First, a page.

For them, entry to MLK’s legacy is free of charge to the Governor just because of his title. He doesn’t have to earn his way there. He doesn’t have to concede a policy. He doesn’t even have to express remorse or even request a reconciliation. It showed up in his driveway unannounced in a Camry.
That was too cheap a price for those in the church and their supporters. They argued even MLK would have at least made Governor Abbott remove the pro-slavery “Children of the Confederacy Creed” plaque on the state capitol wall before allowing to ride unencumbered in a parade saluting human rights.
One of the most inane comments about the whole affair came from the Governor’s press secretary who regretted that the MLK Day parade her boss, the Governor of Texas up for reelection this year, was riding in was now being “politicized.” Yes, the Morning News tsked tsked in its own circa-1964 way, how unfortunate it was to see an event honoring a leader who was assassinated for his political beliefs devolve into something so unseemly as politics.
Rev. Kennedy Jones didn’t agree. He’s the pastor of the Greater Community Missionary Baptist Church in Arlington, Thursday night’s ground zero for the anti-Abbott forces. He was born in Lowndes County, Alabama, known during King’s lifetime as “Bloody Lowndes” for its white residents’ violent resistance to integration. His father marched over the Edmund Pettus Bridge in Selma and he watched from his shoulders when King finally made it to Montgomery. Is it political when you get beaten or killed because you want to vote?
To Rev. Jones, and his father before him, and his father before that, it was. And nothing since those bloody days has convinced him there’s any daylight between politics and civil rights progress. Inviting someone to be Grand Marshal of a King parade who brags about Voter ID laws with the goal of disenfranchising black and brown people was rubbing salt in those wounds. Nobody asked, but if there are 2019 MLK parades looking for Grand Marshals, Rev Jones would be a heck of a good one.
Taking a stand with him was the Arlington NAACP chapter he belonged to, which is another hero of this showdown. It was their prior relationship with the City, as well as their status as community leaders that made the threat of protest credible and serious. If the oldest civil rights group in town had not stepped up and said “not in our name” the rest of the protesters would have likely floundered. The Fort Worth NAACP had no comment on Abbott’s parade ride. The Dallas NAACP had no comment. And King’s own group, the Southern Christian Leadership Council, was planning on marching in the parade with the Governor, not marching against it.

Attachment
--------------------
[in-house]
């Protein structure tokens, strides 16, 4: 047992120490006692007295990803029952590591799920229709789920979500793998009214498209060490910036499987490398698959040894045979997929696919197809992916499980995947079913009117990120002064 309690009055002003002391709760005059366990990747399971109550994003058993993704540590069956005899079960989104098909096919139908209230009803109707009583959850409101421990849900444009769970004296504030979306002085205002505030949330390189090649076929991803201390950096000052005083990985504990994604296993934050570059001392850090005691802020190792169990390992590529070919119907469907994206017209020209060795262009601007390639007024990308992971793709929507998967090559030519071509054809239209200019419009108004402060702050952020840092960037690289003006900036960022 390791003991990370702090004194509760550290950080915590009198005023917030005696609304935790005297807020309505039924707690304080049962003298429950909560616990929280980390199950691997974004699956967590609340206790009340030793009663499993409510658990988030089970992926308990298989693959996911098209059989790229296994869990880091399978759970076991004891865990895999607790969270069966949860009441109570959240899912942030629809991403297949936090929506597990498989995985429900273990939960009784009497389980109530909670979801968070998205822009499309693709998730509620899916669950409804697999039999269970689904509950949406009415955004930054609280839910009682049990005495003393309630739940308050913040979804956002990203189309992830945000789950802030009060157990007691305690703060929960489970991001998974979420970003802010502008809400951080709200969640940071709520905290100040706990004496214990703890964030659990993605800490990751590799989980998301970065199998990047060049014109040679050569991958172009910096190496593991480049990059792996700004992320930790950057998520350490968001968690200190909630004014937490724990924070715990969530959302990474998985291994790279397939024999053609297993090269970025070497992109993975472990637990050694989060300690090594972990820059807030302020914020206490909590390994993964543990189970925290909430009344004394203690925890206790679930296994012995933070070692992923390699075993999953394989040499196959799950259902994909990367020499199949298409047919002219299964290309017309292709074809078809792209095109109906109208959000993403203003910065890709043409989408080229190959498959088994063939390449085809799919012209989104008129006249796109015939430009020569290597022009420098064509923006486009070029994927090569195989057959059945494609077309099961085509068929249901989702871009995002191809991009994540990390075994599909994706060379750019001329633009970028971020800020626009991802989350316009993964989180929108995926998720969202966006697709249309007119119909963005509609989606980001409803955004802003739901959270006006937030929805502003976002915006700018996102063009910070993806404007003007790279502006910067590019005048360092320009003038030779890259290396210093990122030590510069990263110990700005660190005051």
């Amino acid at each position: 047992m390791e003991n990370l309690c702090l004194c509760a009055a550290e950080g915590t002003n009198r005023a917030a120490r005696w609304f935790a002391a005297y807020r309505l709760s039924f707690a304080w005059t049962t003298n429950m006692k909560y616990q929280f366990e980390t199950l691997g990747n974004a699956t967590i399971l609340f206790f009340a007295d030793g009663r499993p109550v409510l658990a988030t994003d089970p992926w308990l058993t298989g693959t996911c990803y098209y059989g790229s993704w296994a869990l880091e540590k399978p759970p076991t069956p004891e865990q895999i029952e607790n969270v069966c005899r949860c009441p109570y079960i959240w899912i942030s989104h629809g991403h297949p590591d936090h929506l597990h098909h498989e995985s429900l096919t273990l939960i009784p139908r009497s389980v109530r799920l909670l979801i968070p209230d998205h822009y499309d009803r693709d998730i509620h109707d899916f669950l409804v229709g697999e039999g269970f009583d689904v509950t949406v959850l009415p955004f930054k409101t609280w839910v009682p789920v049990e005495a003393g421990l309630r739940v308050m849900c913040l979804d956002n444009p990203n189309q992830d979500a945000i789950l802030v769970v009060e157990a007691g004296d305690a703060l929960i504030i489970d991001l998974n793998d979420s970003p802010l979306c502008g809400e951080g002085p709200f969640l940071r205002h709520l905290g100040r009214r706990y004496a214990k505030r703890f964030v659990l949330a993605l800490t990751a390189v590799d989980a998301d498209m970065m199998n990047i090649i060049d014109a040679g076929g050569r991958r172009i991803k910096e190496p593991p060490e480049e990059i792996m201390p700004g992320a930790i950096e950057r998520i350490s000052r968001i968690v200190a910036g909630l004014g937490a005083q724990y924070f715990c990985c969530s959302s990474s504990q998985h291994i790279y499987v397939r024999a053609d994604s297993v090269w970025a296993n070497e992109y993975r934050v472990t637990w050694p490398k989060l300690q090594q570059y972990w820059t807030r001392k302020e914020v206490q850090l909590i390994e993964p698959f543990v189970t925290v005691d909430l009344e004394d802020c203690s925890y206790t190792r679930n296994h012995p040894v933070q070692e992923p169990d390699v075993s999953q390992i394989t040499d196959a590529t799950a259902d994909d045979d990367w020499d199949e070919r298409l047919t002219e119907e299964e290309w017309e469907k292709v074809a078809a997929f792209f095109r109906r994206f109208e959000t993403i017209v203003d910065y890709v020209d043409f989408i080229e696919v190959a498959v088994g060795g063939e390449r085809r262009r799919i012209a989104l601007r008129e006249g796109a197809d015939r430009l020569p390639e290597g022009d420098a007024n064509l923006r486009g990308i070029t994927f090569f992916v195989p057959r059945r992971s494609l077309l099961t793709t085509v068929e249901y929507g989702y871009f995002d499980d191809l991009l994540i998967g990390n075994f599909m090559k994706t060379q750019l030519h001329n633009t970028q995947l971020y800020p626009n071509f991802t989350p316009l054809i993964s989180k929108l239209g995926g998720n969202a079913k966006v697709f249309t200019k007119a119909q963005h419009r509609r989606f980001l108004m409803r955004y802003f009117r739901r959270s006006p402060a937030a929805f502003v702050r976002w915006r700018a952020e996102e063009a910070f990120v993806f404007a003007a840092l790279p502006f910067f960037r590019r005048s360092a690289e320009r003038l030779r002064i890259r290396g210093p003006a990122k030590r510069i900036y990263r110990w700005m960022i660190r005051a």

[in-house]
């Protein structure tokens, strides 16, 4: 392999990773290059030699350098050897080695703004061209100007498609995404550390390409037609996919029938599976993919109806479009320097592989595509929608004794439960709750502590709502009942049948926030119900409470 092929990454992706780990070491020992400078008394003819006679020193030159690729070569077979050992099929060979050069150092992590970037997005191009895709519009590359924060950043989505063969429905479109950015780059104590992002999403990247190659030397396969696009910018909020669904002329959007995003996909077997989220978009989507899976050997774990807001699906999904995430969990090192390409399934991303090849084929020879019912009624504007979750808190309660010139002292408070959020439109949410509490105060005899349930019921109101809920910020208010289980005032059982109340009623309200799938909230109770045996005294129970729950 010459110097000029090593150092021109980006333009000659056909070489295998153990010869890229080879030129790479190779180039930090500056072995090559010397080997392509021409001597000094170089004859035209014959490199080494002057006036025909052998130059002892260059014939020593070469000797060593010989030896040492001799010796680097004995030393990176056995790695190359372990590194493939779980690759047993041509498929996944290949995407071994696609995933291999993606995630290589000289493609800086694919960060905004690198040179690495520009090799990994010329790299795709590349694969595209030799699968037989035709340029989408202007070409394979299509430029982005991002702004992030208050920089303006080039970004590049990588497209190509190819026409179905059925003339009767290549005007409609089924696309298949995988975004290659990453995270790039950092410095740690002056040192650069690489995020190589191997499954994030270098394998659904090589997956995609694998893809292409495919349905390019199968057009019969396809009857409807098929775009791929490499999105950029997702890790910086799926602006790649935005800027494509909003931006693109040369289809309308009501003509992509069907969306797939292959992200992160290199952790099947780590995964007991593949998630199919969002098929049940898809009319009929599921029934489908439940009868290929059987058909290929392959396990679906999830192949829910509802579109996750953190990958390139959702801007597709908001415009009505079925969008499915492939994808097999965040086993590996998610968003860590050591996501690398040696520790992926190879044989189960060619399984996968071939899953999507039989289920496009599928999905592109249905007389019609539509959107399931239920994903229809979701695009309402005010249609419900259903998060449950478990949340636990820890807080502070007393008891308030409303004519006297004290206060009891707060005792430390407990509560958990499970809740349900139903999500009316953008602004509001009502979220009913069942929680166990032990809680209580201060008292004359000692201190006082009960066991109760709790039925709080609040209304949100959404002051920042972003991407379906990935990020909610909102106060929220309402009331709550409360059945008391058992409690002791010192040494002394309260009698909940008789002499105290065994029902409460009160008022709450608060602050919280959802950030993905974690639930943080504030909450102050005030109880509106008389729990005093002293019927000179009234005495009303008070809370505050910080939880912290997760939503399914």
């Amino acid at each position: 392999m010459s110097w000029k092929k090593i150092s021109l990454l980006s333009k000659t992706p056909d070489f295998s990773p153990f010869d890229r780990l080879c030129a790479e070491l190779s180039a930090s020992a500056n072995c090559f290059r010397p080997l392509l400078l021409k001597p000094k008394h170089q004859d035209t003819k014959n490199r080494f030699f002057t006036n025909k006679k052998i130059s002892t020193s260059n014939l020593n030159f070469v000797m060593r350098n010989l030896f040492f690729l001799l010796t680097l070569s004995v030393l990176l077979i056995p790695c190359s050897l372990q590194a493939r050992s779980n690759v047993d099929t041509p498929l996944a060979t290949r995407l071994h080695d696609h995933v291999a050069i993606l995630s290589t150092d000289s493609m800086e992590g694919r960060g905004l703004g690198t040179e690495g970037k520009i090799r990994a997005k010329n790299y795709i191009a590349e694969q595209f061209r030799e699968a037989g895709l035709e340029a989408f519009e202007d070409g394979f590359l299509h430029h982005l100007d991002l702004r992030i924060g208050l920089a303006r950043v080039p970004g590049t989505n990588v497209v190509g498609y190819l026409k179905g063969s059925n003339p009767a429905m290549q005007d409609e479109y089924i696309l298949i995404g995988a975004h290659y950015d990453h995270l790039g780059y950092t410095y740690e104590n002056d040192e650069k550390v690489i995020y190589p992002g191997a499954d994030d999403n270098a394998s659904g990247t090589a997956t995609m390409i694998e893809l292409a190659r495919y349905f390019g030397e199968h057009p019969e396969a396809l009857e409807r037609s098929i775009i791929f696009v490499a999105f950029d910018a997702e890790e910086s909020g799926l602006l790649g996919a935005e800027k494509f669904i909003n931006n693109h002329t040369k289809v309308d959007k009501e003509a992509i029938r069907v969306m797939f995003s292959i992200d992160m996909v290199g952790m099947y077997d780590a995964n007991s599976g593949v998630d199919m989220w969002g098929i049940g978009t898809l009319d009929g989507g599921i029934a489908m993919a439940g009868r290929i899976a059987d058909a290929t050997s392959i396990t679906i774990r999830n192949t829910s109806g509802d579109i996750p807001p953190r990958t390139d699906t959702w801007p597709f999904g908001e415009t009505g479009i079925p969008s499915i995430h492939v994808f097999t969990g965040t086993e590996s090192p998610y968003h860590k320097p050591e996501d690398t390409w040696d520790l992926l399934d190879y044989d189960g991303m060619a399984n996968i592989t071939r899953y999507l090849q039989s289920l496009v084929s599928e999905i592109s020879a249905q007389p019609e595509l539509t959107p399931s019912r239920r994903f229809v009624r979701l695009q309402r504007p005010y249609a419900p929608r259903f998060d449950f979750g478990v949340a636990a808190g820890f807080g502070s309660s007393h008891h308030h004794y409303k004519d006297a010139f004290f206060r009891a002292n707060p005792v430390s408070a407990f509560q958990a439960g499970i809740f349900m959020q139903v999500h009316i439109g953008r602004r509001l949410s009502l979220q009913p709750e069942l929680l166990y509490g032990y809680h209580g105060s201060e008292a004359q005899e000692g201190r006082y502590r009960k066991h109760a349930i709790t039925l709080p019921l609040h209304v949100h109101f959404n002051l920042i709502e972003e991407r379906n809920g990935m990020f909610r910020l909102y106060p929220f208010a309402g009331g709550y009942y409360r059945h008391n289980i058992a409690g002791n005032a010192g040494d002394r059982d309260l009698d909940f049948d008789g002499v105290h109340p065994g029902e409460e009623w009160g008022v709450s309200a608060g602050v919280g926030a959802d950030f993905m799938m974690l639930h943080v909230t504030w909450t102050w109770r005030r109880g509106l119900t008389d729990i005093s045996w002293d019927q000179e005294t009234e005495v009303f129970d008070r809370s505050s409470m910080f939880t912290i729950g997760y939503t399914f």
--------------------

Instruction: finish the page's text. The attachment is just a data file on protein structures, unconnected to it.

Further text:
Let’s face it, in North Texas you’re just not used to seeing the NAACP get out in front of a controversy like this. Doing so took a lot of gumption, personified by Arlington NAACP president Alisa Simmons who used every ounce of her professional PR skills to deliver a dignified but forceful reaction to the parade cancellation. Pressure on the group to fold must have grown to hypertension levels. But it never backed down. It was another little group that did.
There have been recent local “resist” protests that attracted more people and were better organized but maybe not as effective in so short amount of time. Nor quite as vaguely reminiscent of the old liberal alliance that powered so many reforms in the late 1950’s and early 60’s. It’s not an overstatement to observe that last week the DFW civil rights movement had a spontaneous and genuine revival so heartfelt it kept an incumbent Governor from committing an act of civic desecration he desperately wanted to commit in friendly “red” Tarrant County. That’s effective resistance. And its lessons gave us one of the most educational and memorable MLK weeks ever.
Chances are Abbott will never be asked to ride in another MLK parade and the producers of this one will not be showing up in Arlington with another scheme. But if there was any question as to the response from those assembled in the church, it was answered by the closing Hymm. One picked by Rev. Jones himself.
Enjoy the marches. By all means attend the demonstrations. But you’ll be hard pressed to beat the spine-tingling, swear-you-can see-it force field generated by a group of successful true believers holding hands in a black church defiantly singing “Go and tell the Governor: we shall not be moved.”